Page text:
Alignment between Marketing and Sales is critical. Sometimes a credibility gap is caused when communications to the same customer from the home office brand team and field-based sales team appear to the customer like they’re coming from two different companies. It is a pervasive problem that pharmaceutical companies face, and actually created. At worst, customers are bombarded with redundant, irrelevant and ill-timed messages driven only by calendar dates. In orchestrating the type, timing and triggers for content delivery, we often help clients overcome organizational habits and hurdles to put the customer first, providing just-in-time, data-driven and preference-based content and tools to busy HCPs.

Think multidimensionally

Medical content today needs to shape-shift to accommodate our multichannel, multimedia and multidevice world. For many companies, centralizing the editorial planning, creation, distribution and measurement of content is the best way to modularize, personalize and amortize. Modularization means breaking content into ‘chunks’ that can be more easily approved, stored and assembled based on a viewer and her context. Modularization is a core concept underlying most content management systems, whether text, images, video, audio or something else.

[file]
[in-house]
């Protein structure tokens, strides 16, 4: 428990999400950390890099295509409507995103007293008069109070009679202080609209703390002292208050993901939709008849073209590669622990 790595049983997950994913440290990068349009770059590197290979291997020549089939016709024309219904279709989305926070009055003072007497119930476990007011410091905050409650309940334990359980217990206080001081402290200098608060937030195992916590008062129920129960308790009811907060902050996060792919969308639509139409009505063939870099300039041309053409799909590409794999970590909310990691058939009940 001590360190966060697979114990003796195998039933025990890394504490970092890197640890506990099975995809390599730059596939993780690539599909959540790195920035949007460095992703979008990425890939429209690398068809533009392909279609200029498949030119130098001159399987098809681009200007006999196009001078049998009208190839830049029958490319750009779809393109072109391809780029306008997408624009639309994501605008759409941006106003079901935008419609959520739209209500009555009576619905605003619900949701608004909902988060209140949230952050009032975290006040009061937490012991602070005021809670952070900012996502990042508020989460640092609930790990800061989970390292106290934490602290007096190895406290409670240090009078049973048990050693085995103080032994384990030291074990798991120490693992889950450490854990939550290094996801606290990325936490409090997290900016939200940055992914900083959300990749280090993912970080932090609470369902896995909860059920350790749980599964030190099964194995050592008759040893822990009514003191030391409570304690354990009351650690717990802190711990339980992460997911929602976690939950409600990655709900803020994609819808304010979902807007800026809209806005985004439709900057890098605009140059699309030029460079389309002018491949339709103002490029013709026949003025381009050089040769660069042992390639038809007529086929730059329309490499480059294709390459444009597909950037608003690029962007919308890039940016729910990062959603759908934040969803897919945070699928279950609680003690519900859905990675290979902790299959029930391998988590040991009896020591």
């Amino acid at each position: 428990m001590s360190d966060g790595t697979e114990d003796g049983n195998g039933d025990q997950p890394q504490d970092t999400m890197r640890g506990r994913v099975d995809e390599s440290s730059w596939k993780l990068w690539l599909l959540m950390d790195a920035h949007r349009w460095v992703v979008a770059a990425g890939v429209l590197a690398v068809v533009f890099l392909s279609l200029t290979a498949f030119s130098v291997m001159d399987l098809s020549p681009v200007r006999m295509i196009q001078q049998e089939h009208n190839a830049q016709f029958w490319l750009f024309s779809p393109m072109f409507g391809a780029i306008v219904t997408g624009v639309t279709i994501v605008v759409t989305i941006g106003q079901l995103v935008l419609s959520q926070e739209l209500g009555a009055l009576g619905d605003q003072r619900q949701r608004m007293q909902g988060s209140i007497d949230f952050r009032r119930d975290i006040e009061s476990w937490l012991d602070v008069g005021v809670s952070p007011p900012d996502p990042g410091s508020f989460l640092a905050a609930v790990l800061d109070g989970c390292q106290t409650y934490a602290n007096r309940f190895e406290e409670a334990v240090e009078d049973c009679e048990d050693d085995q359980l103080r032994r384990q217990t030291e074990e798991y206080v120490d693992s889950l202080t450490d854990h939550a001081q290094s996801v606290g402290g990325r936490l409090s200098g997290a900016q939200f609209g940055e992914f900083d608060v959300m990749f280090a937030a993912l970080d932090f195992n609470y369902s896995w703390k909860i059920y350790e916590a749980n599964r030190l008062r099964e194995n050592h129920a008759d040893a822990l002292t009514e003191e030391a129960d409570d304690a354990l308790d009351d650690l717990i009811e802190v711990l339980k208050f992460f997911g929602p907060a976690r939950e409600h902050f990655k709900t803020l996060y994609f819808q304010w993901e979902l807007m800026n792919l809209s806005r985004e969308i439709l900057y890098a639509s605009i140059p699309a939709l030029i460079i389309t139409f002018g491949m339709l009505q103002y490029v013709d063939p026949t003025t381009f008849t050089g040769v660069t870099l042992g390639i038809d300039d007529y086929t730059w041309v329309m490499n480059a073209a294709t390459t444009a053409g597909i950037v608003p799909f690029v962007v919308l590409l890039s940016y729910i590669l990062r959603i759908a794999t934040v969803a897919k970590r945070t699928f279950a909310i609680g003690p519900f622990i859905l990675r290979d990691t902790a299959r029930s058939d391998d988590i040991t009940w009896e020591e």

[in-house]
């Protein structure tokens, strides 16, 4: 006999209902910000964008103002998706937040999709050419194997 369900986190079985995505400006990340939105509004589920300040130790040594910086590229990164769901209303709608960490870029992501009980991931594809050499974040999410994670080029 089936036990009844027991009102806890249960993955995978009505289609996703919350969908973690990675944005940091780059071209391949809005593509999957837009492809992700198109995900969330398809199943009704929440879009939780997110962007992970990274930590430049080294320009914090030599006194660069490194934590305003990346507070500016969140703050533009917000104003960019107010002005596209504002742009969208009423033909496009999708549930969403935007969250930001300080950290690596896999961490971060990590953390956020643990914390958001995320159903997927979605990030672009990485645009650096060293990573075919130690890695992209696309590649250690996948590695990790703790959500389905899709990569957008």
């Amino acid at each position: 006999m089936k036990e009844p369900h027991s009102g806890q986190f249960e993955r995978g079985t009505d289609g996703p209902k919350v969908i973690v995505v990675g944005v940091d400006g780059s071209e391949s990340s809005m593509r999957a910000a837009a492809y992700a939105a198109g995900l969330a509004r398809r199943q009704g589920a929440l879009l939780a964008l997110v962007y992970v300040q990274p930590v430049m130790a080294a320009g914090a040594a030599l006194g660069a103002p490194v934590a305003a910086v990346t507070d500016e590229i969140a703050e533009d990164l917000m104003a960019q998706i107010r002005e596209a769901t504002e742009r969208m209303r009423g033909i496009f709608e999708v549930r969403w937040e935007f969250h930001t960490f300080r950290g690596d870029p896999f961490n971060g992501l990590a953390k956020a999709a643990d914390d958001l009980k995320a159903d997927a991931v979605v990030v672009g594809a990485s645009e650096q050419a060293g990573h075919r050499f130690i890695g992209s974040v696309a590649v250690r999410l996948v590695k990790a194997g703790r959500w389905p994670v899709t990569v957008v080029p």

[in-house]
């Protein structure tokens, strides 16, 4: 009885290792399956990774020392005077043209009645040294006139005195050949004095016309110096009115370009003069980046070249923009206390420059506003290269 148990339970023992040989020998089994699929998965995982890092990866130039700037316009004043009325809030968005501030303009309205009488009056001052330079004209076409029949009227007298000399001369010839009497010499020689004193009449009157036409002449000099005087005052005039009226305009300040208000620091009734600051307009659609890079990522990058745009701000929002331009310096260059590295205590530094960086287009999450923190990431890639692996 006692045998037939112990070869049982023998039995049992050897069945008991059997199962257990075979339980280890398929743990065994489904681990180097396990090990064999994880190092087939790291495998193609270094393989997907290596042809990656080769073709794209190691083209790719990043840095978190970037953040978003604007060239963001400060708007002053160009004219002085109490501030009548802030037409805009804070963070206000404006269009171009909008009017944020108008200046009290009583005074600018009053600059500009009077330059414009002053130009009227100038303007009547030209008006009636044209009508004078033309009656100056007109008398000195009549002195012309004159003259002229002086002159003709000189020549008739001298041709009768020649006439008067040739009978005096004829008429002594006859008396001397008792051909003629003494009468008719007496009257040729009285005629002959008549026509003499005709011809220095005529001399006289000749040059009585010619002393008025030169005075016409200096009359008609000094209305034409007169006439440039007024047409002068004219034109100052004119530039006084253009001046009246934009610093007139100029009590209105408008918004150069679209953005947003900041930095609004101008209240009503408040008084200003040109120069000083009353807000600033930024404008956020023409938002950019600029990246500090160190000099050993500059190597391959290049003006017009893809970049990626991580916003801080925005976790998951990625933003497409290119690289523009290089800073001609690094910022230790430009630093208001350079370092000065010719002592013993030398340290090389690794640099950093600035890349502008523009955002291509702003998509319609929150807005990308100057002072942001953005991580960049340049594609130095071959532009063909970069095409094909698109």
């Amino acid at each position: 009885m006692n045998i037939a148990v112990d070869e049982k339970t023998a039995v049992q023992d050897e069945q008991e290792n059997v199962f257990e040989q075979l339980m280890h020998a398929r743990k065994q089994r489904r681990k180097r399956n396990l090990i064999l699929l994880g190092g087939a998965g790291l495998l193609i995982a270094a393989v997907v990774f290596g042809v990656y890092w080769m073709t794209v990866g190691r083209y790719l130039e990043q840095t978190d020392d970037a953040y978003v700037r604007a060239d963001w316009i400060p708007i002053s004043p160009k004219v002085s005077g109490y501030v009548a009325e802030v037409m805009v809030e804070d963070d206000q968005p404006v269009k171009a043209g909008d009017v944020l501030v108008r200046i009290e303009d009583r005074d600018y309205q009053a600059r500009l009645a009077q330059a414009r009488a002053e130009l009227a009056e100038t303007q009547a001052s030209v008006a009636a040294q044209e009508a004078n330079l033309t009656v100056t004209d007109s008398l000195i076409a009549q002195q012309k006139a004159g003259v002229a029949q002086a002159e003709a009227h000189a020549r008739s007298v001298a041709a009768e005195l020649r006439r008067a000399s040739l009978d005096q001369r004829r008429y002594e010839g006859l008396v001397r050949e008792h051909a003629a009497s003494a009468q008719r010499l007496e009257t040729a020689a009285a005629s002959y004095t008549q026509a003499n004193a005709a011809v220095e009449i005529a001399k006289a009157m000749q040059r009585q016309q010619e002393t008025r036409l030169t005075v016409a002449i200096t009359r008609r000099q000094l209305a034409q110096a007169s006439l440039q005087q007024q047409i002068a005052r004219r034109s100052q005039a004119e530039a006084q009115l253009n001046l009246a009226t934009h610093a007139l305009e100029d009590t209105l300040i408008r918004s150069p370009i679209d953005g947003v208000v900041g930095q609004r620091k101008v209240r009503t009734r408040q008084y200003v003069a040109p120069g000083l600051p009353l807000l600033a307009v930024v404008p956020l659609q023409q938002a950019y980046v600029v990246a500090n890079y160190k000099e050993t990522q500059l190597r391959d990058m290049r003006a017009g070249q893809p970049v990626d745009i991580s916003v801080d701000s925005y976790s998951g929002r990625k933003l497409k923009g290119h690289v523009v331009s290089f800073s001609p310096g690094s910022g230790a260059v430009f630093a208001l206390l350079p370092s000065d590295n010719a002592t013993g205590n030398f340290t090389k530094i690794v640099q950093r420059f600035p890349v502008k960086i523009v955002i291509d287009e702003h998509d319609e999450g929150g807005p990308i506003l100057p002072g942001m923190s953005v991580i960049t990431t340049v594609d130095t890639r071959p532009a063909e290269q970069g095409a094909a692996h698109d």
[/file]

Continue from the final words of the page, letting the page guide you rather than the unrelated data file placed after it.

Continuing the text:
Personalization considers an HCP customer’s specialty, geography, demographics, behaviors and preferences when dynamically assembling content chunks and serving relevant, timely and actionable  content. Amortization in this case is a fancy word for reuse. For example, as pharma companies continue to move beyond product content, they will find more opportunities to reuse unbranded content across customer segments and channels.

Finally, a few words about helping customers find your valuable content: “Brands should ensure that content is discoverable in the right channels and is easily accessible for busy, fast-moving physicians who don’t have time to spare fumbling around a poorly-organized website,” says Manhattan Research. The fundamentals still apply in optimizing your content for search across channels: Well written titles, subheads, meta descriptions, and names and tags for images and other media types. The trick of course is to create content worth finding.

In sum, here are 3 characteristics of successful content:


Content must be personalized. Choice of subject matter, length and depth, and personal preferences like time of day and location awareness matter to a mobile-first audience.


Content distribution and consumption must be omnichannel. Not only must content adapt to the constraints of each device, channel and platform, it also needs to be available in text, graphics, video and emerging formats like augmented reality (AR) and virtual reality (VR).


Content achieves its greatest value when it appears just in time for the audience to make good use of it in the moment. In the case of our clients and their customers, we believe that content can support HCPs in ‘empowering confident care.’ And in healthcare, that’s everything.